On the second floor of an innocuous-looking little shop in Beirut's southern suburb of Dahiyeh, a Hezbollah commander holds court amid stored juice boxes and sacks of rice. Cellphones are forbidden here and bags are searched before entering. His soldiers loiter watchfully outside.
The commander is tall, well-built, with eyes as hard and gray as granite. He sips from a small porcelain cup of thick, black coffee. He doesn't want to be quoted by name; these days, being a Hezbollah commander is a dangerous occupation. His boss was assassinated just last week.
"It is difficult to lose someone so devoted to the cause," the commander says. "Haj Murtada should have a statue made of gold. He's been in hiding for our mission since the 1980s. His family and friends would see him in secret; his life was a secret. Is this not a great sacrifice?"
To the rest of the world, Mustafa Badreddine, (a.k.a. Haj Murtada, Sami Issa, Zul Fikar, Elias Fouad Saab, and Safi Badr), was a terrorist. But to the people of Dahiyeh, the Shia neighborhood in which he grew up, he was many things: war hero, freedom fighter, friend, neighbor, relative. And like so many Dahiyeh boys these days, Badreddine became a martyr in Syria.
The head of Hezbollah's military wing was assassinated at one of the group's bases near the Damascus International Airport, in the heart of the country where the Iranian-backed group has been fighting for three years alongside president Bashar al-Assad's regime.
Badreddine's death was as shrouded in mystery as his life, which has already achieved mythological status for the Shia of Dahiyeh. Initial reports and statements by Hezbollah officials indicated that Israel, its longtime nemesis, was responsible; some Israeli media reports pointed to the Jewish state's involvement. But after an investigation, Hezbollah officially announced that Badreddine had been killed in a shelling by a Sunni group opposing Assad, despite reports that there hadn't been shelling in that area for over a week.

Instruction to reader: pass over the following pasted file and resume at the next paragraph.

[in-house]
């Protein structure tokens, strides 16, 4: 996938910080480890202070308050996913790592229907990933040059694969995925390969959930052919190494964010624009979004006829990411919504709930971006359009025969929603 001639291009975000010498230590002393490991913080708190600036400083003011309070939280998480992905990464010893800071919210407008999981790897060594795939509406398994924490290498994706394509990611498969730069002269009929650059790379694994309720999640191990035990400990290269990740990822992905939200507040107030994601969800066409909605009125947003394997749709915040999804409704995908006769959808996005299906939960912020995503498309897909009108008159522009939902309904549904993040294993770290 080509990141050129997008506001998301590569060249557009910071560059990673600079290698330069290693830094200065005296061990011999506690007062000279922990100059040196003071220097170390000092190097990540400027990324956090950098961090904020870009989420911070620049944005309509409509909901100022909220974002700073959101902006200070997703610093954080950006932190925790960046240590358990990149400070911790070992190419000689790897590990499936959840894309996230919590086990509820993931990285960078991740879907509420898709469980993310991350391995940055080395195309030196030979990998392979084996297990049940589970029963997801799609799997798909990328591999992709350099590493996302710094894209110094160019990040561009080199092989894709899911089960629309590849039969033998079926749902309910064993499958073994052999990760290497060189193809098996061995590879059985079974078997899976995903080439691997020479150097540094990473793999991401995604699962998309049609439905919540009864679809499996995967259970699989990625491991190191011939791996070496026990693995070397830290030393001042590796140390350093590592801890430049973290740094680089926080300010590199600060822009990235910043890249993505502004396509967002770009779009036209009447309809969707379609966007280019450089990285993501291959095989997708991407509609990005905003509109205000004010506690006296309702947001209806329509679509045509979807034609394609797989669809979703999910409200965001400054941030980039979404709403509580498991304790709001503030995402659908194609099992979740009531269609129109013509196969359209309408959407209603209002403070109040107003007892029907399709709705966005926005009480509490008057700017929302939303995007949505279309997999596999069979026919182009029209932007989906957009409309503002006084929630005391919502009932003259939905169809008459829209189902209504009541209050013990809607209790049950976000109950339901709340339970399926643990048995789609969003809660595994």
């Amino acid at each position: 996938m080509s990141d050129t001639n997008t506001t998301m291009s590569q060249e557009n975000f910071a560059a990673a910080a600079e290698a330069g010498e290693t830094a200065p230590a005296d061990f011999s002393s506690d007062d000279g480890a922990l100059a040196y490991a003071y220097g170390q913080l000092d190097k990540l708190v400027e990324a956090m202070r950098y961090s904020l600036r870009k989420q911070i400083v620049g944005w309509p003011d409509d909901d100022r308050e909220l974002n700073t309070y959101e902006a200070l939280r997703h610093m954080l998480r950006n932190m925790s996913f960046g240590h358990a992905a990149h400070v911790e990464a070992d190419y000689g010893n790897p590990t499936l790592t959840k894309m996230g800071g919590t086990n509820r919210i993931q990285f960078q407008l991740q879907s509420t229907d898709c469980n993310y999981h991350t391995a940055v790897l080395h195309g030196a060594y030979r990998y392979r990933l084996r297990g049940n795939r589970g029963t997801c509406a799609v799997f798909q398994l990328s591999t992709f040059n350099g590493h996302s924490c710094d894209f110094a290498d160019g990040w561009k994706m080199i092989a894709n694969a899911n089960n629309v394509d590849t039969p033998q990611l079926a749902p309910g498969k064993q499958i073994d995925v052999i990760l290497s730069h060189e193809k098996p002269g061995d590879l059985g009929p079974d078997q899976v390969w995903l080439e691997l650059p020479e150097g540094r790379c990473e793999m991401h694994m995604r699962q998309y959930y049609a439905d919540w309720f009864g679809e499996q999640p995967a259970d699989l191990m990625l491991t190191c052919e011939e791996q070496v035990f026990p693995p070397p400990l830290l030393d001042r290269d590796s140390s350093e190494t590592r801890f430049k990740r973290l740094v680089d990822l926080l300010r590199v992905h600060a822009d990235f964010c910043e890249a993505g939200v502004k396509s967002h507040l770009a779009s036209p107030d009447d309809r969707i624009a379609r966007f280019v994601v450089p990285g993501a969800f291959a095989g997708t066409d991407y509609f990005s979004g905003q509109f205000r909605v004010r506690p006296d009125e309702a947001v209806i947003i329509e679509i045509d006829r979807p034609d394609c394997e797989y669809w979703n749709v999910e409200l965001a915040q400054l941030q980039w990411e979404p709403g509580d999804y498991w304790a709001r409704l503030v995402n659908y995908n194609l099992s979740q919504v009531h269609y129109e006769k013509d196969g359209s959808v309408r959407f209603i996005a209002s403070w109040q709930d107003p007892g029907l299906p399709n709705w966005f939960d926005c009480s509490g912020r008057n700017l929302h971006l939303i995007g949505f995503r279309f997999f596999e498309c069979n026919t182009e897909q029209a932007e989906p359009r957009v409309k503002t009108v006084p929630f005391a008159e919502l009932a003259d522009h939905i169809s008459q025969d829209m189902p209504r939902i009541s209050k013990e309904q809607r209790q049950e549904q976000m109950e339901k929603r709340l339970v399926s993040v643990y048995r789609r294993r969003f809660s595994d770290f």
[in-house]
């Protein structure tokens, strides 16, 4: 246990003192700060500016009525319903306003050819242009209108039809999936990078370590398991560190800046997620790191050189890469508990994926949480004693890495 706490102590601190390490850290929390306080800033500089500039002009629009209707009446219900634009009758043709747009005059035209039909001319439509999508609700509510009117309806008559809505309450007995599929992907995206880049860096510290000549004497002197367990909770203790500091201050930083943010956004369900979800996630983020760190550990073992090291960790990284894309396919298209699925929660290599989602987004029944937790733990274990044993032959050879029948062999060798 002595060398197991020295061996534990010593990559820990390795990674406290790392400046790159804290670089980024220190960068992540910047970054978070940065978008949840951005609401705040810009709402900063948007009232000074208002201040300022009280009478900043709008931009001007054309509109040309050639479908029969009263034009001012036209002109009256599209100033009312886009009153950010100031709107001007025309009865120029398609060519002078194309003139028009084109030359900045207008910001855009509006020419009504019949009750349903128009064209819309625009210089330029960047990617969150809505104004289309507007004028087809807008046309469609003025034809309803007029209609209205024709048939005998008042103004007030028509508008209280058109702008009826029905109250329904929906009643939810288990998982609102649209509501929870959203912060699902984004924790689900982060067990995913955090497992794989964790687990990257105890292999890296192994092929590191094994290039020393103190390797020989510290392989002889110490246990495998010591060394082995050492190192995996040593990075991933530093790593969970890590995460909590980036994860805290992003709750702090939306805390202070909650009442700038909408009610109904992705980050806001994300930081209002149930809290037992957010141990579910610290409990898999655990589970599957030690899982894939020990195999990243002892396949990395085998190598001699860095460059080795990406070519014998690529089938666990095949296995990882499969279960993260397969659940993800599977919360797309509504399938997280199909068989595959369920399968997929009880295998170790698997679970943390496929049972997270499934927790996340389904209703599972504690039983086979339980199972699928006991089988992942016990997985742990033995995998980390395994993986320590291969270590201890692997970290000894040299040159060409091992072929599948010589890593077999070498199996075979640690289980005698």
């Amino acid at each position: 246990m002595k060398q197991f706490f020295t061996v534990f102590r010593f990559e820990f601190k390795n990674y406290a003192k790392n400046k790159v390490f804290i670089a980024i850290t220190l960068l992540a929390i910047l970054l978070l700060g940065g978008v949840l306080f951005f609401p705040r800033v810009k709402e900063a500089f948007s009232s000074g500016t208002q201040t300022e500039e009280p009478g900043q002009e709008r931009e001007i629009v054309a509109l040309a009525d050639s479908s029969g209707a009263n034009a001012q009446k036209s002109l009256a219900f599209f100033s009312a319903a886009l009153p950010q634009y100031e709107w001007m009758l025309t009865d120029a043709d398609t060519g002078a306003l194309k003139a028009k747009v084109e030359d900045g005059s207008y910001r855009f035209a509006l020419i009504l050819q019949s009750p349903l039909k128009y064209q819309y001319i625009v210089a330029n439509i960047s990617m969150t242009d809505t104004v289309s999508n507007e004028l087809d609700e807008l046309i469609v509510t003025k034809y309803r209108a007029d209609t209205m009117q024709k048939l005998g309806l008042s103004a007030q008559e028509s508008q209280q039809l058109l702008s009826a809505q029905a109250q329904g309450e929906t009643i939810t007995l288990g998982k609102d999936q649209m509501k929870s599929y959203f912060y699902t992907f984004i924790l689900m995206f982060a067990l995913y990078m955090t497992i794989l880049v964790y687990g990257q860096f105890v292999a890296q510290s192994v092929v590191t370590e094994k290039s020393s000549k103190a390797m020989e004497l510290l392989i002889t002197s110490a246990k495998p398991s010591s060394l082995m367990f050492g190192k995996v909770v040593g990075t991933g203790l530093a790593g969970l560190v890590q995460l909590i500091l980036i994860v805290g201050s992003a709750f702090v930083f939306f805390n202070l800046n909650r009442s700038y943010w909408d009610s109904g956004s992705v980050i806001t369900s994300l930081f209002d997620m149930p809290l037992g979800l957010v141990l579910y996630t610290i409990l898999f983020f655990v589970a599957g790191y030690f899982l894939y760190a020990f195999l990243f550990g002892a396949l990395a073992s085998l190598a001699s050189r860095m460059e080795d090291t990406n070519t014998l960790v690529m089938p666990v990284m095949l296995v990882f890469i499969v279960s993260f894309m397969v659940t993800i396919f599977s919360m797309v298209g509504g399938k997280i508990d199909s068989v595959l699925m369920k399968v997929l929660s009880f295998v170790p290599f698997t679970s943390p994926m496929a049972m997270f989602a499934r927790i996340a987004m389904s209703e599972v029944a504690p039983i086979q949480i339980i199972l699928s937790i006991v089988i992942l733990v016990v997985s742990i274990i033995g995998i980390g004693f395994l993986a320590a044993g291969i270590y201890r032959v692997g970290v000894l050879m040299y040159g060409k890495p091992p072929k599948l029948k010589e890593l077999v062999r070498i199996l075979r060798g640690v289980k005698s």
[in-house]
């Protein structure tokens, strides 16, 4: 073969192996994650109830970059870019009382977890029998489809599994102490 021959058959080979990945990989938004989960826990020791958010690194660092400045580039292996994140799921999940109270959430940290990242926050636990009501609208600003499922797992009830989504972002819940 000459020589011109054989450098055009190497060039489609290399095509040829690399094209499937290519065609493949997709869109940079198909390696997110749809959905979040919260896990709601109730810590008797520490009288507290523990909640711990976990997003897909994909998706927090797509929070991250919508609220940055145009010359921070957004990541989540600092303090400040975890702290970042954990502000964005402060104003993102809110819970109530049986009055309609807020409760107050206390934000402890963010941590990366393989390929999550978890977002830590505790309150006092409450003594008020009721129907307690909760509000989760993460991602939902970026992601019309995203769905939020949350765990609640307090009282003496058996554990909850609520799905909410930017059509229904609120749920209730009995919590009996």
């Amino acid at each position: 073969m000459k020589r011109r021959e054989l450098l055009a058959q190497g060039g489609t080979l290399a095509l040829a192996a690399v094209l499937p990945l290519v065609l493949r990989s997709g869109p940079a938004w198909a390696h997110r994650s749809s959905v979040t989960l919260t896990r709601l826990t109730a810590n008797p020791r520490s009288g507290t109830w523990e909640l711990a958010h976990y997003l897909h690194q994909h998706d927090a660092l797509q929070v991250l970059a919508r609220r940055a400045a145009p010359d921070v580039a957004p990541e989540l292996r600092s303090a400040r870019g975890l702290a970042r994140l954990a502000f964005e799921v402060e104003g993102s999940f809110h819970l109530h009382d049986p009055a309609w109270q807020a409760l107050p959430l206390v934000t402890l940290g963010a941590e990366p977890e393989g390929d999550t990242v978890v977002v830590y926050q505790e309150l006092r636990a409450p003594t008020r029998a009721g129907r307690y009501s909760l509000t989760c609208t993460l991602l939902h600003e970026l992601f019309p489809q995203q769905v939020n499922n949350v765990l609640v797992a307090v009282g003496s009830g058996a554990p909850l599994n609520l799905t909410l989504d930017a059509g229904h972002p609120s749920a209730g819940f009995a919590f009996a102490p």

But who really was Mustafa Badreddine? Not even the people around him seem to know. He appears to have had as many personalities as he had aliases. Some say he was a playboy with dozens of girlfriends, others a pious man devoted to the cause. Did Badreddine ever evolve from terrorist into soldier, as some have claimed? And what is the significance of his death to Hezbollah and its efforts in Syria? Will his loss mobilize or discourage Hezbollah fighters and party supporters?
What is clear is that Hezbollah will sorely miss Badreddine. Like his cousin, brother-in-law, and predecessor Imad Mughniyeh, he was renowned as a military commander. Badreddine led Hezbollah in the Syrian war, which has claimed anywhere from 1, 000 to 1,400 of its fighters in the group's successful effort to keep the Assad regime in power. Mughniyeh was assassinated, reportedly by a joint CIA-Mossad operation in 2008. Like Badreddine, he was wanted by many, and had killed a lot of people before he died.
"Someone like Carlos the Jackal is more notorious, but doesn't hold a candle to someone like Badreddine."
With Mughniyeh and the rest of the Islamic Jihad Organization—the name used to claim their numerous acts of terror—Badreddine has been implicated in a laundry list of attacks including the 1983 bombings of the US Marines' barracks in Beirut and the French embassy in Kuwait. After being caught in Kuwait, Badreddine was jailed and sentenced to death. Mughniyeh soon began kidnapping Westerners in order to pressure the United States to use its influence with Kuwait to free his best friend and right-hand-man, which ended up happening anyway when Saddam Hussein invaded Kuwait in 1990 and emptied its prisons. Following his release, Badreddine is suspected to have participated in the 1992 bombing of the Israeli embassy in Buenos Aires as well as the 2005 assassination of Lebanese prime minister Rafik Hariri, in which Hezbollah denies involvement.
"Someone like Carlos the Jackal is more notorious, but doesn't hold a candle to someone like Badreddine," says Bruce Hoffman, director of Georgetown University's Center for Security Studies. "He was the one who mixed the fuel with the explosives for the Marine barracks bombs in order to enhance their explosive capabilities and enable the trucks to blast over a much larger distance to take down the building." 241 Marines died in the bombing; 9/11 is the only terror attack to have killed more Americans.
Badreddine "was also one of the first architects or pioneers of mass casualty simultaneous suicide attacks, such as the December 1993 bombings in Kuwait," Hoffman says. "He's a legendary figure within Lebanon. But outside the Shia community and perhaps the Israelis, few people had heard about him, paid much attention to or really understood the significance of his death."
To the men who fought alongside him in Syria as well as the people close to him, Badreddine was more than a leader—he was their inspiration.
"I spent seven days fighting with him in Qusayr [a town on the Lebanese-Syrian border]," the Hezbollah commander says with pride. "Qusayr was freed because of him and the blood of the boys who fought with him."
But not even he had a handle on the real Badreddine: "He was an educated person, never boring, always stylish, looking sharp," the commander says. "But no one knew him very well except for his close circle. He had many personalities, not just one."
One of Badreddine's childhood friends, a man we'll call Ali, talks about him while smoking a nargileh at a café on Beirut's seaside Corniche road. He's in his sixties, grizzled, with a calm demeanor and a patient smile.